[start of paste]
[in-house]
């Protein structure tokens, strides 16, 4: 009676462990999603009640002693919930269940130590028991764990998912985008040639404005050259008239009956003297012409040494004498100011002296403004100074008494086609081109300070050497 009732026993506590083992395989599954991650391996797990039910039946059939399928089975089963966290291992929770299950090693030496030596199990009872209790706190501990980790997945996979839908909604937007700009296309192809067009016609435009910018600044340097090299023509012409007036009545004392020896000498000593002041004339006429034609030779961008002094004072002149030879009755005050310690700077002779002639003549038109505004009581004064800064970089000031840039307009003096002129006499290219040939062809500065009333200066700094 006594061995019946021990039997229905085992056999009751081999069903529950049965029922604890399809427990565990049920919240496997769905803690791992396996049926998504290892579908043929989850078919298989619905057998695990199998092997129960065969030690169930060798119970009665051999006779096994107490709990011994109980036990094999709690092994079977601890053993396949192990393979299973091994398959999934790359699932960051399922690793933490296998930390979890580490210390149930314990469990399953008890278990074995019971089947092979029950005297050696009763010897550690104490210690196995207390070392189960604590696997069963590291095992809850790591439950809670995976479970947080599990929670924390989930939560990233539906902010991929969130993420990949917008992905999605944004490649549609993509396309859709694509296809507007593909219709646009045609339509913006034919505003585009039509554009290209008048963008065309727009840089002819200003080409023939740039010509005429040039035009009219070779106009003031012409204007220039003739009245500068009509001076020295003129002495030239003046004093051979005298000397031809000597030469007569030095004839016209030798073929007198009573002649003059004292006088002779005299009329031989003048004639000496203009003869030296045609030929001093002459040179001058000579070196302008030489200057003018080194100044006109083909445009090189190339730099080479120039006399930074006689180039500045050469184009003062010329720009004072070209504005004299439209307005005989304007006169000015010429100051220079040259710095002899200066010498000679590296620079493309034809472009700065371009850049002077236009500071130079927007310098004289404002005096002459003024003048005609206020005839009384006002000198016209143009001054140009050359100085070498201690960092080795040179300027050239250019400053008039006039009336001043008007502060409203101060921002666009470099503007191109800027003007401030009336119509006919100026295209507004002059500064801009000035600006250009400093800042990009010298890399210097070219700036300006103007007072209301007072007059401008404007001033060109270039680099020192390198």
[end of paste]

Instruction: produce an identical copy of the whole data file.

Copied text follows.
[in-house]
């Protein structure tokens, strides 16, 4: 009676462990999603009640002693919930269940130590028991764990998912985008040639404005050259008239009956003297012409040494004498100011002296403004100074008494086609081109300070050497 009732026993506590083992395989599954991650391996797990039910039946059939399928089975089963966290291992929770299950090693030496030596199990009872209790706190501990980790997945996979839908909604937007700009296309192809067009016609435009910018600044340097090299023509012409007036009545004392020896000498000593002041004339006429034609030779961008002094004072002149030879009755005050310690700077002779002639003549038109505004009581004064800064970089000031840039307009003096002129006499290219040939062809500065009333200066700094 006594061995019946021990039997229905085992056999009751081999069903529950049965029922604890399809427990565990049920919240496997769905803690791992396996049926998504290892579908043929989850078919298989619905057998695990199998092997129960065969030690169930060798119970009665051999006779096994107490709990011994109980036990094999709690092994079977601890053993396949192990393979299973091994398959999934790359699932960051399922690793933490296998930390979890580490210390149930314990469990399953008890278990074995019971089947092979029950005297050696009763010897550690104490210690196995207390070392189960604590696997069963590291095992809850790591439950809670995976479970947080599990929670924390989930939560990233539906902010991929969130993420990949917008992905999605944004490649549609993509396309859709694509296809507007593909219709646009045609339509913006034919505003585009039509554009290209008048963008065309727009840089002819200003080409023939740039010509005429040039035009009219070779106009003031012409204007220039003739009245500068009509001076020295003129002495030239003046004093051979005298000397031809000597030469007569030095004839016209030798073929007198009573002649003059004292006088002779005299009329031989003048004639000496203009003869030296045609030929001093002459040179001058000579070196302008030489200057003018080194100044006109083909445009090189190339730099080479120039006399930074006689180039500045050469184009003062010329720009004072070209504005004299439209307005005989304007006169000015010429100051220079040259710095002899200066010498000679590296620079493309034809472009700065371009850049002077236009500071130079927007310098004289404002005096002459003024003048005609206020005839009384006002000198016209143009001054140009050359100085070498201690960092080795040179300027050239250019400053008039006039009336001043008007502060409203101060921002666009470099503007191109800027003007401030009336119509006919100026295209507004002059500064801009000035600006250009400093800042990009010298890399210097070219700036300006103007007072209301007072007059401008404007001033060109270039680099020192390198």